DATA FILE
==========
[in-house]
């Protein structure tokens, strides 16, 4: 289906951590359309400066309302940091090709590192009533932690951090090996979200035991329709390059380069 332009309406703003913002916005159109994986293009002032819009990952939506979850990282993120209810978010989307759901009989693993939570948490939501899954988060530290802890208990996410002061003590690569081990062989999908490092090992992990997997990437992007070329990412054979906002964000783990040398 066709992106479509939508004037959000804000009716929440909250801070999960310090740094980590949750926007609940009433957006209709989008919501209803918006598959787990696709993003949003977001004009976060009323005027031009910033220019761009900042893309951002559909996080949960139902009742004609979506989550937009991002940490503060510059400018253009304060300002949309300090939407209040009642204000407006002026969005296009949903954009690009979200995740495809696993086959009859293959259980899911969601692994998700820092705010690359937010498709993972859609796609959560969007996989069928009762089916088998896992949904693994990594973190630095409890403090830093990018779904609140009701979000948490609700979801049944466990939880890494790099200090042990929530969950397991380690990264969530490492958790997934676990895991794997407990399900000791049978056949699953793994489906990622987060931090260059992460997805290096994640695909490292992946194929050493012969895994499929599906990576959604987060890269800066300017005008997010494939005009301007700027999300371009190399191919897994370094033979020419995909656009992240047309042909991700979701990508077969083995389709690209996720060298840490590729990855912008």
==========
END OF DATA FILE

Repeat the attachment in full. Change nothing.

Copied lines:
[in-house]
């Protein structure tokens, strides 16, 4: 289906951590359309400066309302940091090709590192009533932690951090090996979200035991329709390059380069 332009309406703003913002916005159109994986293009002032819009990952939506979850990282993120209810978010989307759901009989693993939570948490939501899954988060530290802890208990996410002061003590690569081990062989999908490092090992992990997997990437992007070329990412054979906002964000783990040398 066709992106479509939508004037959000804000009716929440909250801070999960310090740094980590949750926007609940009433957006209709989008919501209803918006598959787990696709993003949003977001004009976060009323005027031009910033220019761009900042893309951002559909996080949960139902009742004609979506989550937009991002940490503060510059400018253009304060300002949309300090939407209040009642204000407006002026969005296009949903954009690009979200995740495809696993086959009859293959259980899911969601692994998700820092705010690359937010498709993972859609796609959560969007996989069928009762089916088998896992949904693994990594973190630095409890403090830093990018779904609140009701979000948490609700979801049944466990939880890494790099200090042990929530969950397991380690990264969530490492958790997934676990895991794997407990399900000791049978056949699953793994489906990622987060931090260059992460997805290096994640695909490292992946194929050493012969895994499929599906990576959604987060890269800066300017005008997010494939005009301007700027999300371009190399191919897994370094033979020419995909656009992240047309042909991700979701990508077969083995389709690209996720060298840490590729990855912008």